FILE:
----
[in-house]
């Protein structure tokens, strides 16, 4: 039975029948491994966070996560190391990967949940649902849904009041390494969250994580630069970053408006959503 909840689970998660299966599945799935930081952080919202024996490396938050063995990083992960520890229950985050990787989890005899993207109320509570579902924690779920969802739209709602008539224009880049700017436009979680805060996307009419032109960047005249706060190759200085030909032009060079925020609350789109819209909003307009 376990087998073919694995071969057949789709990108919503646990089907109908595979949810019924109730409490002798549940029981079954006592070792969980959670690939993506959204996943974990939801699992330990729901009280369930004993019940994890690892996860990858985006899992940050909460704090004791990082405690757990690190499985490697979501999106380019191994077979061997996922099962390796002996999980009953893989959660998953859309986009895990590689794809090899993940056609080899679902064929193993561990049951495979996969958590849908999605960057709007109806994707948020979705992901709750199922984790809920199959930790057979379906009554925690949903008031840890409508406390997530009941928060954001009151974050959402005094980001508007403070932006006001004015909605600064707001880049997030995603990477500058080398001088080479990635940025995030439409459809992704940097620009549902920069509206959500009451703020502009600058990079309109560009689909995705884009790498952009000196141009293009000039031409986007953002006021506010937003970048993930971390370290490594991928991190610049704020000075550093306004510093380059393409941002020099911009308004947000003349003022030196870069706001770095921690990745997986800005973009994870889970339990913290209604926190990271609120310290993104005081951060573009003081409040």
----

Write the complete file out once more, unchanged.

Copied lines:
[in-house]
């Protein structure tokens, strides 16, 4: 039975029948491994966070996560190391990967949940649902849904009041390494969250994580630069970053408006959503 909840689970998660299966599945799935930081952080919202024996490396938050063995990083992960520890229950985050990787989890005899993207109320509570579902924690779920969802739209709602008539224009880049700017436009979680805060996307009419032109960047005249706060190759200085030909032009060079925020609350789109819209909003307009 376990087998073919694995071969057949789709990108919503646990089907109908595979949810019924109730409490002798549940029981079954006592070792969980959670690939993506959204996943974990939801699992330990729901009280369930004993019940994890690892996860990858985006899992940050909460704090004791990082405690757990690190499985490697979501999106380019191994077979061997996922099962390796002996999980009953893989959660998953859309986009895990590689794809090899993940056609080899679902064929193993561990049951495979996969958590849908999605960057709007109806994707948020979705992901709750199922984790809920199959930790057979379906009554925690949903008031840890409508406390997530009941928060954001009151974050959402005094980001508007403070932006006001004015909605600064707001880049997030995603990477500058080398001088080479990635940025995030439409459809992704940097620009549902920069509206959500009451703020502009600058990079309109560009689909995705884009790498952009000196141009293009000039031409986007953002006021506010937003970048993930971390370290490594991928991190610049704020000075550093306004510093380059393409941002020099911009308004947000003349003022030196870069706001770095921690990745997986800005973009994870889970339990913290209604926190990271609120310290993104005081951060573009003081409040």